This learning resource offers activities inspired by art and resistance. It considers how art can be a useful tool for understanding injustices, thinking about and making the changes we want to see in society.
The three activities feature Artists of Colour who challenge the dominant cultural narratives of white Western society, focusing attention on contemporary Black experience and identity.
We invite learners to think about the artists’ processes and to make their own resistance art.
This resource was created in partnership by National Galleries of Scotland and Edinburgh Art Festival. We are committed to equality, diversity, access and inclusion. This series of resources will continue to evolve through the input of educators, artists, creatives, teachers and learners. We would love to share young people’s art related to this theme. If you’d like to share examples of your pupils’ art in an online gallery, please contact [email protected]
- Suitable for: secondary school pupils (aged 11+ years)
- Subjects: History, Modern Studies, Art and Design
- Timing: adapt activities to suit, eg. one lesson or a longer pupil-led project
Challenge one | Frame it
Scottish artist Maud Sulter made portraits that put Black women in the centre of the frame. She says, ‘black women’s experience and black women’s contribution to culture is so often erased and marginalised.’
Create a portrait that brings attention to something that you think is important. It might be a person, an object, a place, an issue or a story. Your artwork might include words, images, sounds or film.
- First research your subject matter – find out everything you can. Decide which parts of your research are important to include.
- Decide the best way to ‘frame’ or show your research in an artwork.
- You might want to visit a local gallery for inspiration, like the Young Fathers did.
Challenge two | Embellish the statue
Contemporary British artist Hew Locke embellished this statue to change the story that it tells.
The murder of George Floyd in 2020 brought renewed focus to the Black Lives Matter movement including protests against landmarks such as statues in our towns and cities and the selective histories they tell.
- Can you think of any statues that you encounter often? Can you name them?
- Why do we have statues - who is celebrated and who is not?
Select a statue of a historically significant person.
- How could you change this statue so it tells more of a story, like Hew Locke has?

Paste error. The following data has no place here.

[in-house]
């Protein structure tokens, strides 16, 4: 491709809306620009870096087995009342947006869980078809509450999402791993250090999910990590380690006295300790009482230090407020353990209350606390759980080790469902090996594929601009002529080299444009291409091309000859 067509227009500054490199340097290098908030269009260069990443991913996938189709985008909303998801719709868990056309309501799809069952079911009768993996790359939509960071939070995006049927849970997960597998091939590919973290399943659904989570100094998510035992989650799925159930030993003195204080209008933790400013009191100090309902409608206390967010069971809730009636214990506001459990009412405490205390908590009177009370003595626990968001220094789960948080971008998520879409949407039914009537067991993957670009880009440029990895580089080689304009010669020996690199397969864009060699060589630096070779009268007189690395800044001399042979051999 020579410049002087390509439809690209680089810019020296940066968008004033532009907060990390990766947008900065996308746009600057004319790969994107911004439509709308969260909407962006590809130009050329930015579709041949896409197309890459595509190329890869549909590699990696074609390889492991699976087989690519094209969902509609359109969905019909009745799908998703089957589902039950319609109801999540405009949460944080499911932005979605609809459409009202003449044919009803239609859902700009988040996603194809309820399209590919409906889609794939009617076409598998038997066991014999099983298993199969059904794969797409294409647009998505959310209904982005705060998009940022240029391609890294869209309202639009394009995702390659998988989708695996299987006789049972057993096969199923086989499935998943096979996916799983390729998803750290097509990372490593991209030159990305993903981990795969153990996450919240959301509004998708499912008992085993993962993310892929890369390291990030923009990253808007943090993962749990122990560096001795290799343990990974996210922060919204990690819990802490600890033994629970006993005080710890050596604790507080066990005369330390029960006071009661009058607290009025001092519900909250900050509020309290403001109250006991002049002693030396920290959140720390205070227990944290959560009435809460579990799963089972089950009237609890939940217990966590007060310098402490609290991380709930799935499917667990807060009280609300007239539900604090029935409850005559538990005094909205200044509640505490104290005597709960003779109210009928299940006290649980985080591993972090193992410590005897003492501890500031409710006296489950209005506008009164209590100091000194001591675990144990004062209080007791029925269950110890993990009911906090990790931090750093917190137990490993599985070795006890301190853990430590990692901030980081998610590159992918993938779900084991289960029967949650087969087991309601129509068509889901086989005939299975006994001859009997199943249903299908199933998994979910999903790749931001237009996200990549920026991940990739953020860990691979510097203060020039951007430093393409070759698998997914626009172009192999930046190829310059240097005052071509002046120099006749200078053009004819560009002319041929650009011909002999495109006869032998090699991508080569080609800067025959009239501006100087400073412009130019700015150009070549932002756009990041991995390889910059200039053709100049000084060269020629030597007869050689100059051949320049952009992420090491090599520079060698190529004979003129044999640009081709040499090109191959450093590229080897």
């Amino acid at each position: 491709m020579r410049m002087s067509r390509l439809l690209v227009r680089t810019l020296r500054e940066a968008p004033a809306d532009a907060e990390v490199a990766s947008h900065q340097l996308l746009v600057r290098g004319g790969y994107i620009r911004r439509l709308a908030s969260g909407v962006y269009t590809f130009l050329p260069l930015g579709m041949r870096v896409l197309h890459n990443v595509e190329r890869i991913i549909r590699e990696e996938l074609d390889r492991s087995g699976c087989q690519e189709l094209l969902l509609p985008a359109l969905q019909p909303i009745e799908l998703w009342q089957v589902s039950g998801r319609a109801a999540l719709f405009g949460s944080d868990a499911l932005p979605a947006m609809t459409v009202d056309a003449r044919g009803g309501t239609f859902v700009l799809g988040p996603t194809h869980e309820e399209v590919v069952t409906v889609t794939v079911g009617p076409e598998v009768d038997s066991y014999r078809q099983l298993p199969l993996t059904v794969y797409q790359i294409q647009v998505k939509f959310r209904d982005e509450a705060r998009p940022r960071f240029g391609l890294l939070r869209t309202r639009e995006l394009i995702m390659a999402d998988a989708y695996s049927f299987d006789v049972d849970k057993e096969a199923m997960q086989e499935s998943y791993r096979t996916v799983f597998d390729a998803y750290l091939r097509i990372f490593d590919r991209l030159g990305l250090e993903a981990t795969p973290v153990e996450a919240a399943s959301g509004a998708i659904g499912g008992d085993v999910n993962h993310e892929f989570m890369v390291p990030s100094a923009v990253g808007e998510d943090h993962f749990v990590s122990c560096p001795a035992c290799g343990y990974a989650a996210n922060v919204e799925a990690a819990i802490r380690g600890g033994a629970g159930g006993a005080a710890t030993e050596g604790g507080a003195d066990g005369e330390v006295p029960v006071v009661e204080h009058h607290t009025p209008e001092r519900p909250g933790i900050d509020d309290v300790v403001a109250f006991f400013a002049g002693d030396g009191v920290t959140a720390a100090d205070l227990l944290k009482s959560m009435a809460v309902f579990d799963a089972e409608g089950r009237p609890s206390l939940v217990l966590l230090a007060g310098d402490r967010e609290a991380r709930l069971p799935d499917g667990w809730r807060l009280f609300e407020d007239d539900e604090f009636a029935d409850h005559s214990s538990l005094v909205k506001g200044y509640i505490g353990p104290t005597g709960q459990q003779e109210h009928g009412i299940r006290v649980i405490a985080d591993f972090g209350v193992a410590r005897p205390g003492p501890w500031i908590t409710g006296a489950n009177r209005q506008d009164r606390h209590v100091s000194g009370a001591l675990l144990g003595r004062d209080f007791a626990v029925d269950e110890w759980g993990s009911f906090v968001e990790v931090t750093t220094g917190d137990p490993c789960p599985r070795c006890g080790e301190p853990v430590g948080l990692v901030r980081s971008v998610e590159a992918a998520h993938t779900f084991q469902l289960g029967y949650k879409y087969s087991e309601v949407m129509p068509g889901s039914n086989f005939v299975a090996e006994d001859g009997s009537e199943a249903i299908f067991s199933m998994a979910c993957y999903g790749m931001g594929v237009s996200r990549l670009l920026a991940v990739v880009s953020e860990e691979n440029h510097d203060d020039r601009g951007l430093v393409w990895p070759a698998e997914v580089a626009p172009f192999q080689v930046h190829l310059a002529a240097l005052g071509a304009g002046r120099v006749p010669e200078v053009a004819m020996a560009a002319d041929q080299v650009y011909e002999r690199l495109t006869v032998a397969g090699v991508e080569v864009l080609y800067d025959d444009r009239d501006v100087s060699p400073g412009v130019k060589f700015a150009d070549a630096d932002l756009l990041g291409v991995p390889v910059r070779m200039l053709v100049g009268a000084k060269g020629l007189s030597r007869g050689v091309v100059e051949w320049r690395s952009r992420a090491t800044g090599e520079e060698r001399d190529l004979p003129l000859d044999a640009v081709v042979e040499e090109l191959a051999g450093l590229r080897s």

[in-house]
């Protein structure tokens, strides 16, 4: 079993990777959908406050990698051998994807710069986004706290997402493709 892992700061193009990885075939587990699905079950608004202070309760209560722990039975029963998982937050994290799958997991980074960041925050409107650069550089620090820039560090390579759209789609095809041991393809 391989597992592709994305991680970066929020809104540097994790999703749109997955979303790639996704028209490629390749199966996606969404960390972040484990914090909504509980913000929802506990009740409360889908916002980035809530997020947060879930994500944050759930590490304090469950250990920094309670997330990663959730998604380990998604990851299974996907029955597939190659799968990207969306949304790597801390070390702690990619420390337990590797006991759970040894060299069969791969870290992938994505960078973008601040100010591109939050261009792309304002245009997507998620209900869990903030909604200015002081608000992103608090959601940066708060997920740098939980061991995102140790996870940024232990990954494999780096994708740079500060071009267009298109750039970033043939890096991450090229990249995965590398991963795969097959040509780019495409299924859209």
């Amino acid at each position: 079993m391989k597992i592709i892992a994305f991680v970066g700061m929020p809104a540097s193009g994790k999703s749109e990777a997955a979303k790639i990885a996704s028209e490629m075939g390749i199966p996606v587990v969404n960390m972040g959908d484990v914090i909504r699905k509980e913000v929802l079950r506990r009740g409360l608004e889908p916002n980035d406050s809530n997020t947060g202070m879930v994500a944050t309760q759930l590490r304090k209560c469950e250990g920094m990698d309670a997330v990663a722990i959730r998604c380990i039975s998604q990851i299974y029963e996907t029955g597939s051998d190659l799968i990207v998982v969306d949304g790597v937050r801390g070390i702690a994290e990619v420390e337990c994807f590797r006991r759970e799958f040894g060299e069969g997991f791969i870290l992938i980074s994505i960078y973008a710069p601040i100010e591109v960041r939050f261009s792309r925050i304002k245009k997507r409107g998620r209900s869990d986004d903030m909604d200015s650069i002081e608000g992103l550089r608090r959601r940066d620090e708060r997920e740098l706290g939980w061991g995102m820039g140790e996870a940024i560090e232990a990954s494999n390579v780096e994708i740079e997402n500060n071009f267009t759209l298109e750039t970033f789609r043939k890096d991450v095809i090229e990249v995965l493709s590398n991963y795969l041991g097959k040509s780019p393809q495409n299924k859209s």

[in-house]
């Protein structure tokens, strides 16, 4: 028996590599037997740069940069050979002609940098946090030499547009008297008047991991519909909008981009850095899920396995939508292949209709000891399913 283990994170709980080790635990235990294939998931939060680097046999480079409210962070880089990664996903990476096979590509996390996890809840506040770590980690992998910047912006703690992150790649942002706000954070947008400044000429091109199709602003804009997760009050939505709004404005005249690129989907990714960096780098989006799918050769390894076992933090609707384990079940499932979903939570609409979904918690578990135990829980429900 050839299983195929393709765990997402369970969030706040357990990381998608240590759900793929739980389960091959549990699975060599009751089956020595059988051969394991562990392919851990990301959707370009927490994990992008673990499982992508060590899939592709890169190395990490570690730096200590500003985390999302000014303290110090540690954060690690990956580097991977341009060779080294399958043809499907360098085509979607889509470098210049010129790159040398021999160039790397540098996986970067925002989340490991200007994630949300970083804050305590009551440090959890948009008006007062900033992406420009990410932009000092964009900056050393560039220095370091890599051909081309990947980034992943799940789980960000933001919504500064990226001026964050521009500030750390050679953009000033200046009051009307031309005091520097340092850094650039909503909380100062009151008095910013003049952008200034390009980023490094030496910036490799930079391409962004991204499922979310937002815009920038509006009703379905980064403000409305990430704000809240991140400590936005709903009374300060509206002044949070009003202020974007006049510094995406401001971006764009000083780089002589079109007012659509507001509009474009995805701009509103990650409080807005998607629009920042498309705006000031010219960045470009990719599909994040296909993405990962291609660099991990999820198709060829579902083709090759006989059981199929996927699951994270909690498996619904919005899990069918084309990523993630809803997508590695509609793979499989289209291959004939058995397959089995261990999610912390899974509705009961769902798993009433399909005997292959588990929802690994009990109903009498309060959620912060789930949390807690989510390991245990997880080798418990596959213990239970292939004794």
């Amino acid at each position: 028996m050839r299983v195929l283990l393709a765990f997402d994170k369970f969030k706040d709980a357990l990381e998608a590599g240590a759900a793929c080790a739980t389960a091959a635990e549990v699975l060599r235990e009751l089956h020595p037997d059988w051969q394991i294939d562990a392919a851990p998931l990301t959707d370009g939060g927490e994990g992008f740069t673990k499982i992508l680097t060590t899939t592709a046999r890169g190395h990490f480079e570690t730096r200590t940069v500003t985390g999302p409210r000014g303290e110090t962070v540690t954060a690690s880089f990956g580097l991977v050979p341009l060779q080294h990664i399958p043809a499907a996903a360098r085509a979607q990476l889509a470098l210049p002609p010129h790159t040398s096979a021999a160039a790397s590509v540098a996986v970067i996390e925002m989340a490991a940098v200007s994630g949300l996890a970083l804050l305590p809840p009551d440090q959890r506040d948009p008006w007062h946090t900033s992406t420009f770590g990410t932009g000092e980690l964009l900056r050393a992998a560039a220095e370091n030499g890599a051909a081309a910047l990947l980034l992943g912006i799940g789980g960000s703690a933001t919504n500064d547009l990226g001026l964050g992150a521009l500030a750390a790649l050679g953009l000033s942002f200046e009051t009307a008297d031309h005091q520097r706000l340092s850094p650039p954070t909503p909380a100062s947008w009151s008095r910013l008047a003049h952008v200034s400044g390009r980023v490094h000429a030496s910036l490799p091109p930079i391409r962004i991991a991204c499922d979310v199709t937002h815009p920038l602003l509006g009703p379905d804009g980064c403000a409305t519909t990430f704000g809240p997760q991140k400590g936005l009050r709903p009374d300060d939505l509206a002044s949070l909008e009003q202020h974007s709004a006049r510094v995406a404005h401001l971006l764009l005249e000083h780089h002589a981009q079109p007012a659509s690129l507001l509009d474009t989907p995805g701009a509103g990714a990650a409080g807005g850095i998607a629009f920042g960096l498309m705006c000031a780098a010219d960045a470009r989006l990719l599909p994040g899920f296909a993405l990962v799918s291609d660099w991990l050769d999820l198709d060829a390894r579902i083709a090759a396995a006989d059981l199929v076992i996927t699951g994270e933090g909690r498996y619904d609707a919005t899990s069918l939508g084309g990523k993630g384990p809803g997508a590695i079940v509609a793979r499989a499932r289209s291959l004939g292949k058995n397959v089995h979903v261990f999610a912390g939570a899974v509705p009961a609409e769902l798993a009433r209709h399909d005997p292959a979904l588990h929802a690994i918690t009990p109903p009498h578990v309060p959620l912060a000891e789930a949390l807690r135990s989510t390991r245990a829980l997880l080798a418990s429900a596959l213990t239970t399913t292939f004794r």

- Is there a way to reveal more about the person? This could be something they’ve said, or done, something about their history and how that fits with the society we live in today.
Hew Locke was born in Edinburgh, UK, in 1959, from 1966 to 1980 he lived in Georgetown, Guyana, currently he is based in London. Through his work he explores the visual language of colonial and post-colonial power and the effects of these authorative symbols on culture and identity, and how these are altered through time. His artworks often use appropriation and embellishment to deconstruct the history and iconography of state power.
Challenge three | Imagine a new world
These prints by contemporary British artist Alberta Whittle (born 1980) show illustrations of the arrival of Columbus in the Americas and the unjust claiming of a so-called ‘New World.’
Imagine a new world, a new, just society.
- How would you like your future society to be?
- What aspects of contemporary society do you think need to change?
- What aspects would you keep?
- Think about education, work, play, home, environment, government etc
Choose one idea to focus on.
Illustrate your idea by drawing, writing, recording or filming.
Alberta Whittle is an artist, researcher, and curator. Her creative practice is motivated by the desire to manifest self-compassion and collective care as key methods in battling anti-blackness. She choreographs interactive installations, using film, sculpture, and performance as site-specific artworks in public and private spaces.
Special thanks to:
Alberta Whittle, Celeste-Marie Bernier, Christina Finch from Wester Hailes Education Centre, Hew Locke, Katie Hunter from St Thomas of Aquin’s RC High School, Laurie Anne Carr from Trinity Academy, Museums Galleries Scotland, Naomi Garriock, Natasha Ruwona, Rebecca Stewart from Wester Hailes Education Centre, Sarah Knox, SCORE Scotland, Sir Geoff Palmer.
Founded in 2004, Edinburgh Art Festival is the platform for the visual arts at the heart of Edinburgh’s August festivals, bringing together the capital’s leading galleries, museums, production facilities and artist-run spaces in a city-wide celebration of the very best in visual art. Each year, the festival features leading international and UK artists alongside the best emerging talent, major survey exhibitions of historic figures, and a special programme of newly commissioned artworks that respond to public and historic sites in the city.
Edinburgh Art Festival Community Engagement runs a year-round programme of learning and engagement activities building long-term relationships with partner organisations, community groups and schools. Through creative learning resources, tailored tours, workshops and projects the engagement programme introduces and inspires people to get creative, removing barriers and broadening access to visual art and our festival programme.